Credit to Matt Sanoian, @SanoianDesigns
It was a cloudy September evening last year and the WNBA Playoffs were in full swing. Game 1 of the semifinals, Los Angeles against Connecticut in a clash against two evenly-matched powerhouses. Almost all eyes were on this matchup, along with the game between the Mystics and Aces later on that night. However, at halftime of the first game, fans of four teams (the Liberty, the Fever, the Wings, and the Dream) waited patiently on some results that could change their franchise forever.
Watch the full lottery drawing here! ⬇️ pic.twitter.com/pm9aMyY2yo
— WNBA (@WNBA) September 17, 2019
For some, those five minutes and 41 seconds felt like a lifetime. Sure, the No. 1 overall pick is always coveted in every draft, but this draft was different. In 2020, there was the chance to select one of the greatest talents the WNBA has ever seen: do-it-all point forward Sabrina Ionescu, one of the most accomplished players in NCAA history and a light at the end of the tunnel for one of these squads. The Liberty, who entered the night with the best odds at the No. 1 overall pick, stayed in that slot and months later, selected Ionescu in the league’s first-ever virtual draft in the midst of the coronavirus pandemic. Not only has New York done that, but they’ve also made some other interesting moves this offseason as well. With that being said, let’s detail the history of the Liberty, what Ionescu brings to the table as a can’t-miss uber-prospect, and the other transactions the team made in the past few months to try and build around her.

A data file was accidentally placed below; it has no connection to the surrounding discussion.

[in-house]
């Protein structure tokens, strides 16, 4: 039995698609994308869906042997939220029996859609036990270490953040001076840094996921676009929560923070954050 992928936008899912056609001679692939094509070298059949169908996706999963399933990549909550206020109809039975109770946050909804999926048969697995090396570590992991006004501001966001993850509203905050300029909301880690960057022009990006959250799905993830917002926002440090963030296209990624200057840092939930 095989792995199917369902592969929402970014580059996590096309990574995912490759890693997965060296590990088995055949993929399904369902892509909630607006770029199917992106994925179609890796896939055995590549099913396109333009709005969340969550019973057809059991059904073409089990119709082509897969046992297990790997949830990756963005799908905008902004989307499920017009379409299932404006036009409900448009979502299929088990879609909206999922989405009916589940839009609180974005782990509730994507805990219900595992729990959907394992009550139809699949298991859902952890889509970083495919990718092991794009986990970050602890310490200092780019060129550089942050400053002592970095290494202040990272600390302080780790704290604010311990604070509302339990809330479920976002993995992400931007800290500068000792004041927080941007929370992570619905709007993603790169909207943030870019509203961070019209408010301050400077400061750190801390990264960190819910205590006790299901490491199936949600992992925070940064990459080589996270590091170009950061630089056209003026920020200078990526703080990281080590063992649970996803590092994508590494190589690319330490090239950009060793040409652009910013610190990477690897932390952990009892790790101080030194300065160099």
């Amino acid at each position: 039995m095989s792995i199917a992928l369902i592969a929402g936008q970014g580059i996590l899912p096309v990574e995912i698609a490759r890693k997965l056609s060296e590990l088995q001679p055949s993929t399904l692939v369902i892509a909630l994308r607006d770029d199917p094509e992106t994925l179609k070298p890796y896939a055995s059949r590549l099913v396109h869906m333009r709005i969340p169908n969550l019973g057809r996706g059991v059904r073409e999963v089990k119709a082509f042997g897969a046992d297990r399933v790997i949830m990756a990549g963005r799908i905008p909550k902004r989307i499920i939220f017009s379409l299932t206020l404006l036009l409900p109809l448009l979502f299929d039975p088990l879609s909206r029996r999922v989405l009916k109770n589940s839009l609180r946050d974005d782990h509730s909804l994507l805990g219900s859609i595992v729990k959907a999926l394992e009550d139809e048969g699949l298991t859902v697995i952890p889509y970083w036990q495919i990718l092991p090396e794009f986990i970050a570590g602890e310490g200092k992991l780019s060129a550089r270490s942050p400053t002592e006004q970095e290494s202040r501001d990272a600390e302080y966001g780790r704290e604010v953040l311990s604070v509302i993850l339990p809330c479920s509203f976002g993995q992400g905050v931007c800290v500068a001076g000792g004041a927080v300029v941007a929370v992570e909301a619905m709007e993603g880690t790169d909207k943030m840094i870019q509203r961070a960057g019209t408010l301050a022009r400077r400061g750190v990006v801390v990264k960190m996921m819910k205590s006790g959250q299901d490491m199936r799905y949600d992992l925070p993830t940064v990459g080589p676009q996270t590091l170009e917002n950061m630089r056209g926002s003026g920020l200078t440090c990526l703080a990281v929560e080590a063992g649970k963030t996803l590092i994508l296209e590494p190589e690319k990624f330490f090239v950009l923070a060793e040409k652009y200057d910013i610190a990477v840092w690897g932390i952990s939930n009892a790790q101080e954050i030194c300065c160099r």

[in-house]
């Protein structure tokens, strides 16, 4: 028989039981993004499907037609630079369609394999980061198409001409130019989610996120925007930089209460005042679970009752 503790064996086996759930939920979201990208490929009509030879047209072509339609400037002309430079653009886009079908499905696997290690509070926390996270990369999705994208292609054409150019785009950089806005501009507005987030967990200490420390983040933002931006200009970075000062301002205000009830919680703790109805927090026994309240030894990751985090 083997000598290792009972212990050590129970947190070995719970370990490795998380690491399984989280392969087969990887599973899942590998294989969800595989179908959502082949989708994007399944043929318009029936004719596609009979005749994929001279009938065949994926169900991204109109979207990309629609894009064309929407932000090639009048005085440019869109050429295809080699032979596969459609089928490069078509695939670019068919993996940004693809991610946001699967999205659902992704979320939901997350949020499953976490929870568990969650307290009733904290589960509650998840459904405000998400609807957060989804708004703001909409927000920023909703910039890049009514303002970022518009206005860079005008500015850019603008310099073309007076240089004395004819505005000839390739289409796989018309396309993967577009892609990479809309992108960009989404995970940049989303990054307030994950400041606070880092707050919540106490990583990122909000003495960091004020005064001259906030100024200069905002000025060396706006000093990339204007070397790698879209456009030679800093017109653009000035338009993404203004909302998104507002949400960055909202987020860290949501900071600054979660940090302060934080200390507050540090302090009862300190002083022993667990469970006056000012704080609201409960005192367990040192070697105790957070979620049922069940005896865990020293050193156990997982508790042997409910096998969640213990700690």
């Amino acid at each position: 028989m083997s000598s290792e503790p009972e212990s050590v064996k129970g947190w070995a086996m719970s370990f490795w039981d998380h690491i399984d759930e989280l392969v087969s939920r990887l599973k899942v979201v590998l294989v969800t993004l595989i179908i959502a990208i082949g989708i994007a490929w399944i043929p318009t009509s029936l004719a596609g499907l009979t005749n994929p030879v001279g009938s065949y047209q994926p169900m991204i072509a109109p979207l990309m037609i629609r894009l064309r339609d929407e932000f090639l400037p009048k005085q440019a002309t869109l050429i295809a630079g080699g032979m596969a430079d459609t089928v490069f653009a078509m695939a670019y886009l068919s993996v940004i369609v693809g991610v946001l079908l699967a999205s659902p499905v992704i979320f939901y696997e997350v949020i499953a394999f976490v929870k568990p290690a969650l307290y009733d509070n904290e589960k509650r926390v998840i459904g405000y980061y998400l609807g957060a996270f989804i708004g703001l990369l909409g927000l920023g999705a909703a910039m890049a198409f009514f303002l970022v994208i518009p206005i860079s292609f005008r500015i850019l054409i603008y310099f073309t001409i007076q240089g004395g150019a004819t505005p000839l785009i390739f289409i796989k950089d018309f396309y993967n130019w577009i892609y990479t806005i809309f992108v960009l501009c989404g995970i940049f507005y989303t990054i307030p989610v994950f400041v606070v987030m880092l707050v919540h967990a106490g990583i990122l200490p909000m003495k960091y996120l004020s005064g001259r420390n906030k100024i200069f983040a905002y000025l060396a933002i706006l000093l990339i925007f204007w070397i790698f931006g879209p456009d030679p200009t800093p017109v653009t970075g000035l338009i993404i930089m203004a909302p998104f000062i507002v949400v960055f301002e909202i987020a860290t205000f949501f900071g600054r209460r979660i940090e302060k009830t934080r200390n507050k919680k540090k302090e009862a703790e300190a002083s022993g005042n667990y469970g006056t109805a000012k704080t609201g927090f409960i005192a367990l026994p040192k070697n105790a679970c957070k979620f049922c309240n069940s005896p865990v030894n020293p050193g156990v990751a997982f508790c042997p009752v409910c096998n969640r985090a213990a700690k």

The Liberty: early success, the Hammon Years, the Cappie era, an Isiah resurgence, then downfall
New York wasn’t always a city dearth of basketball success. In fact, in their first six seasons of existence, they won four conference titles. Although their first pick Rebecca Lobo dealt with repeated injuries, Teresa Weatherspoon emerged as a star and led the Liberty to the Finals in 1997. In 1999, New York drafted Crystal Robinson and went to the Finals again, where a miracle half-court buzzer beater from Weatherspoon tied the series and cemented her legend status. After trading for Tari Phillips and getting some help from Sue Wicks, the Liberty advanced to the championship two more times, in 2000 and 2002. Although they lost three straight times to the now-defunct Houston Comets and in 2002 to the Los Angeles Sparks, New York seemed destined for a ring at some point.
However, with such early success, there had to be a period of transition. Teresa Weatherspoon’s career began to wind down and fan favorite Becky Hammon replaced her in the starting lineup; you can learn more about her early years with the Liberty and their struggles getting over the hump here. The Liberty even played some games in Radio City Music Hall, with Madison Square Garden being occupied by the Republican National Convention. Although Tari Phillips left NY for Houston in free agency, Ann Wauters became a major contributor before getting hurt and the franchise was in flux yet again. After a terrible 2006 season where the team only won 11 games, Hammon was shipped off to San Antonio and New York hasn’t had a dominant point guard since.
Christian Petersen/Getty Images